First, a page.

Andrew Weaver Introduces Measure to Protect University Independence

KPU President Alan Davis doesn’t believe the bill is necessary, but is interested in hearing the debate

Green Party Leader Andrew Weaver reintroduced a bill on Oct. 25 that intends to limit the provincial government’s ‘interference’ in university governance. (flickr/NDP BC)

Last month, B.C. Green Party Leader Andrew Weaver reintroduced a private member’s bill to the B.C. legislature that is intended to “halt the creeping government interference in university governance.”

First introduced in February, Bill M204 would amend the University Act to prohibit B.C. government appointees to university boards from being able to unilaterally set the direction of the board. It would also stop boards from being able to unilaterally appoint university chancellors.

“The current composition of the Senate in special purpose teaching universities can potentially give the administration of these universities the majority vote,” reads the release on Weaver’s website. “This harms the ability of the Senate to keep the academic autonomy of the university at arm’s length from government.”

Weaver argues that there is currently potential for political interference in the way that the province’s post-secondary institutions are run, and hopes that the government “takes action on this issue immediately to preserve the independence of our academic institutions.”

Kwantlen Polytechnic University President Alan Davis has responded to Weaver’s initiative with skepticism. He believes the legislation to be unnecessary for KPU, but is interested to hear further debate on the topic.

“It’s an interesting proposition and it’s going to be interesting watching the discussion unfold,” says Davis. “I have to say—and I say this cautiously—[government interference] hasn’t been an issue here.”

He explains that KPU regularly conducts board and senate effectiveness surveys that judge their practices and decision-making abilities, while making sure that everyone on these bodies understands their role. The surveys, he believes, show that the board and senate have been performing well.

“I think people on the senate really do come with the best interest of KPU in mind—and that’s how they vote, that’s how they engage,” says Davis. “And I hope we can preserve that.”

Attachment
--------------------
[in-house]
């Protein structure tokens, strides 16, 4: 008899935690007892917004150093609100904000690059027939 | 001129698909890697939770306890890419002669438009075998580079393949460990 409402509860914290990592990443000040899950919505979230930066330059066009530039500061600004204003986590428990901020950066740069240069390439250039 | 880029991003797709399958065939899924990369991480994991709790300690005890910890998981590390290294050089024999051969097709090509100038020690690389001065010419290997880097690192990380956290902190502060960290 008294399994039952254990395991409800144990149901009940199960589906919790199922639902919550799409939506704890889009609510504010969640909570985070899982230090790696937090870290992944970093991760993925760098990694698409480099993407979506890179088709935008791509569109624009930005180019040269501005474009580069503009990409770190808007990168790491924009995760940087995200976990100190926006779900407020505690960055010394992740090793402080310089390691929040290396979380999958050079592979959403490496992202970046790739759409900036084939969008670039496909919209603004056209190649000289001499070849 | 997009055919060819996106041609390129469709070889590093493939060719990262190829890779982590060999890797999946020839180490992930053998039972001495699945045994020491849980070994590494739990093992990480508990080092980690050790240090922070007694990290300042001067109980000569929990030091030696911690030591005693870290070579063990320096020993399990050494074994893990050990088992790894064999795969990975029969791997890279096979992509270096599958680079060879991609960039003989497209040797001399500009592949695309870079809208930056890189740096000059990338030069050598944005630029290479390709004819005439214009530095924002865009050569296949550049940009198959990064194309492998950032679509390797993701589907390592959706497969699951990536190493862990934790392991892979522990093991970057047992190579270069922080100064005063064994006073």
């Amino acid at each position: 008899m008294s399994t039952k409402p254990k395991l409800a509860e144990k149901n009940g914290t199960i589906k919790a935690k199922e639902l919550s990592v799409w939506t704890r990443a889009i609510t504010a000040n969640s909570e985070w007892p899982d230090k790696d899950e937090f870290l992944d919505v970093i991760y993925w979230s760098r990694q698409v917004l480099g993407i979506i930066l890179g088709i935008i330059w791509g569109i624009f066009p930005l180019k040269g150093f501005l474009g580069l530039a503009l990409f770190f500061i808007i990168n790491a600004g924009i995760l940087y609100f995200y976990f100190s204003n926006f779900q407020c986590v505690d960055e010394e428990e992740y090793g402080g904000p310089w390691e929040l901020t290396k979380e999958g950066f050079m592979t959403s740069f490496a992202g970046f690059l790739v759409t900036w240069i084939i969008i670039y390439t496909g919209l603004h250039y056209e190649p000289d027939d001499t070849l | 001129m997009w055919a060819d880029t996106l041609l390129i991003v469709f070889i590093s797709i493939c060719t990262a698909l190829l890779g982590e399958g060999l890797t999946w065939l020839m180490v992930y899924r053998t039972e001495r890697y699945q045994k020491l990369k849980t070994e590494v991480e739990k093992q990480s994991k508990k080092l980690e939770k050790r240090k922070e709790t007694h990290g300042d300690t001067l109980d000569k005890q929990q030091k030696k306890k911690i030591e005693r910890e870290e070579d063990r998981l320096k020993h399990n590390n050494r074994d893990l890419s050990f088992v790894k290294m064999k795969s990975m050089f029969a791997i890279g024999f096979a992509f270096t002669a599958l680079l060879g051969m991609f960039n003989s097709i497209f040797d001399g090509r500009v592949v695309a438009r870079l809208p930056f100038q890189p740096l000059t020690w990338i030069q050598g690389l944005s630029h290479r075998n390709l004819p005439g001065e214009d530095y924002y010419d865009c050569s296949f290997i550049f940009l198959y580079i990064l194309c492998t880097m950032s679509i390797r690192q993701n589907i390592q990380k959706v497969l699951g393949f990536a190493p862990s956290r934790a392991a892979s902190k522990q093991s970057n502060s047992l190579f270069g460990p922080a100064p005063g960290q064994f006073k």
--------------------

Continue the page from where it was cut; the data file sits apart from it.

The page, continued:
At KPU, most of the academic decisions go through faculty councils and committees before being presented to the university’s senate, which is comprised of a mix of students, faculty, and administrators. On the senate, decisions made are generally made by faculty and almost never rejected, according to Davis.

On the board, Davis says that members “have a fiduciary responsibility to make sure that KPU is a healthy organisation and is implementing the mandate that’s been given by the government.”

“We elect governments and we expect them to govern, and through their appointments to the board they’re fulfilling their duty as an elected government,” says Davis. “I’ve never felt any undue pressure one way or another.”

The bill was introduced for its first reading in the Legislative Assembly on Oct. 25, and while it hasn’t received much attention from other members, Weaver’s experience as a professor at the University of Victoria makes him particularly suited to champion this cause.

“Maybe we’ll find out more about the issue that [Weaver] is trying to solve, but at KPU—and that’s all I know—we feel pretty good about the quality of engagement and the quality of decision-making that comes out of senate,” says Davis.

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